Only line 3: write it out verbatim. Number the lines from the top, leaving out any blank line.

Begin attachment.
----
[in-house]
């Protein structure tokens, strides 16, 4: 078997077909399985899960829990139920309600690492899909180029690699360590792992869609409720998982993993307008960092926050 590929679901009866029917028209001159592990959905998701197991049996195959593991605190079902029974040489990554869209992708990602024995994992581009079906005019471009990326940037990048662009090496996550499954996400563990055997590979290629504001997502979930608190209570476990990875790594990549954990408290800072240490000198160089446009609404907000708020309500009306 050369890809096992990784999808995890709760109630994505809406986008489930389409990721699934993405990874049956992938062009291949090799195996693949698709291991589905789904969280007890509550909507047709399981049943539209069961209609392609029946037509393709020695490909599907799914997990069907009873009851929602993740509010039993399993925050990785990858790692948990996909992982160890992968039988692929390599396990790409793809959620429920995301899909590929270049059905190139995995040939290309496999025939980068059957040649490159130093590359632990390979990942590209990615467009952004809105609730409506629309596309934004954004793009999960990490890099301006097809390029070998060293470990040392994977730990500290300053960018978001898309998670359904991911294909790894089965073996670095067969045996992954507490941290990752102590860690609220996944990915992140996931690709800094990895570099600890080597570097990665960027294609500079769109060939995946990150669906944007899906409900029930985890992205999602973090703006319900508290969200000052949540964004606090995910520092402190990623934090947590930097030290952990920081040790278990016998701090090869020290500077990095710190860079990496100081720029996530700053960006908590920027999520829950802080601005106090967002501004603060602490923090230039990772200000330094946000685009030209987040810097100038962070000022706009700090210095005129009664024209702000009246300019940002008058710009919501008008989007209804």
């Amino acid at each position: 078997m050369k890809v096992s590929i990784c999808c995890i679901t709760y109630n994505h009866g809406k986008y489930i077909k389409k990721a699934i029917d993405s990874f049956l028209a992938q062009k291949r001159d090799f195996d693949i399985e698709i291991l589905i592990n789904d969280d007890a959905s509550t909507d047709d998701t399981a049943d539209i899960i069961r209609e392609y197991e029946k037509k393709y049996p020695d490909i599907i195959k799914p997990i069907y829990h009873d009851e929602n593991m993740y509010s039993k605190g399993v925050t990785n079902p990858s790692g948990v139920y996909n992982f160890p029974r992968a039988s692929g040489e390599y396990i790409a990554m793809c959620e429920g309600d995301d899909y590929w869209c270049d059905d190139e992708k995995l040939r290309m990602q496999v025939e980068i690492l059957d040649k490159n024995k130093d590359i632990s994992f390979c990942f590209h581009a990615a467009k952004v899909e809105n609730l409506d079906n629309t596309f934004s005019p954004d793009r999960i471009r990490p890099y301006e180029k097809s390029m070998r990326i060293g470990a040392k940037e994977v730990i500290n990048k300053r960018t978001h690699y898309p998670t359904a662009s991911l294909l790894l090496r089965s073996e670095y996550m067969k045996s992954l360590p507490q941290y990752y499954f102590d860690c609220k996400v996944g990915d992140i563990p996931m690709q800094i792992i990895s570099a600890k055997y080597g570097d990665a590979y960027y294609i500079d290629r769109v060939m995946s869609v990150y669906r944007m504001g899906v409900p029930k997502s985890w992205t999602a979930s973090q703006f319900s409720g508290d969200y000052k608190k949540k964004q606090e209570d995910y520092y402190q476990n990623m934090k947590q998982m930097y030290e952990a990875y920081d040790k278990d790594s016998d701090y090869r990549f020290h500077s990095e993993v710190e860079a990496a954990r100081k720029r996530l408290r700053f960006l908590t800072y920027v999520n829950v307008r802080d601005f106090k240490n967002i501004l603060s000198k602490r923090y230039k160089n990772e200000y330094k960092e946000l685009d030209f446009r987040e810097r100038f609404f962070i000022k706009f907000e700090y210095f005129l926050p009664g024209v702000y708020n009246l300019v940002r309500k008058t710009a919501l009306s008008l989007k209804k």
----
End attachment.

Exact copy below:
């Amino acid at each position: 078997m050369k890809v096992s590929i990784c999808c995890i679901t709760y109630n994505h009866g809406k986008y489930i077909k389409k990721a699934i029917d993405s990874f049956l028209a992938q062009k291949r001159d090799f195996d693949i399985e698709i291991l589905i592990n789904d969280d007890a959905s509550t909507d047709d998701t399981a049943d539209i899960i069961r209609e392609y197991e029946k037509k393709y049996p020695d490909i599907i195959k799914p997990i069907y829990h009873d009851e929602n593991m993740y509010s039993k605190g399993v925050t990785n079902p990858s790692g948990v139920y996909n992982f160890p029974r992968a039988s692929g040489e390599y396990i790409a990554m793809c959620e429920g309600d995301d899909y590929w869209c270049d059905d190139e992708k995995l040939r290309m990602q496999v025939e980068i690492l059957d040649k490159n024995k130093d590359i632990s994992f390979c990942f590209h581009a990615a467009k952004v899909e809105n609730l409506d079906n629309t596309f934004s005019p954004d793009r999960i471009r990490p890099y301006e180029k097809s390029m070998r990326i060293g470990a040392k940037e994977v730990i500290n990048k300053r960018t978001h690699y898309p998670t359904a662009s991911l294909l790894l090496r089965s073996e670095y996550m067969k045996s992954l360590p507490q941290y990752y499954f102590d860690c609220k996400v996944g990915d992140i563990p996931m690709q800094i792992i990895s570099a600890k055997y080597g570097d990665a590979y960027y294609i500079d290629r769109v060939m995946s869609v990150y669906r944007m504001g899906v409900p029930k997502s985890w992205t999602a979930s973090q703006f319900s409720g508290d969200y000052k608190k949540k964004q606090e209570d995910y520092y402190q476990n990623m934090k947590q998982m930097y030290e952990a990875y920081d040790k278990d790594s016998d701090y090869r990549f020290h500077s990095e993993v710190e860079a990496a954990r100081k720029r996530l408290r700053f960006l908590t800072y920027v999520n829950v307008r802080d601005f106090k240490n967002i501004l603060s000198k602490r923090y230039k160089n990772e200000y330094k960092e946000l685009d030209f446009r987040e810097r100038f609404f962070i000022k706009f907000e700090y210095f005129l926050p009664g024209v702000y708020n009246l300019v940002r309500k008058t710009a919501l009306s008008l989007k209804k």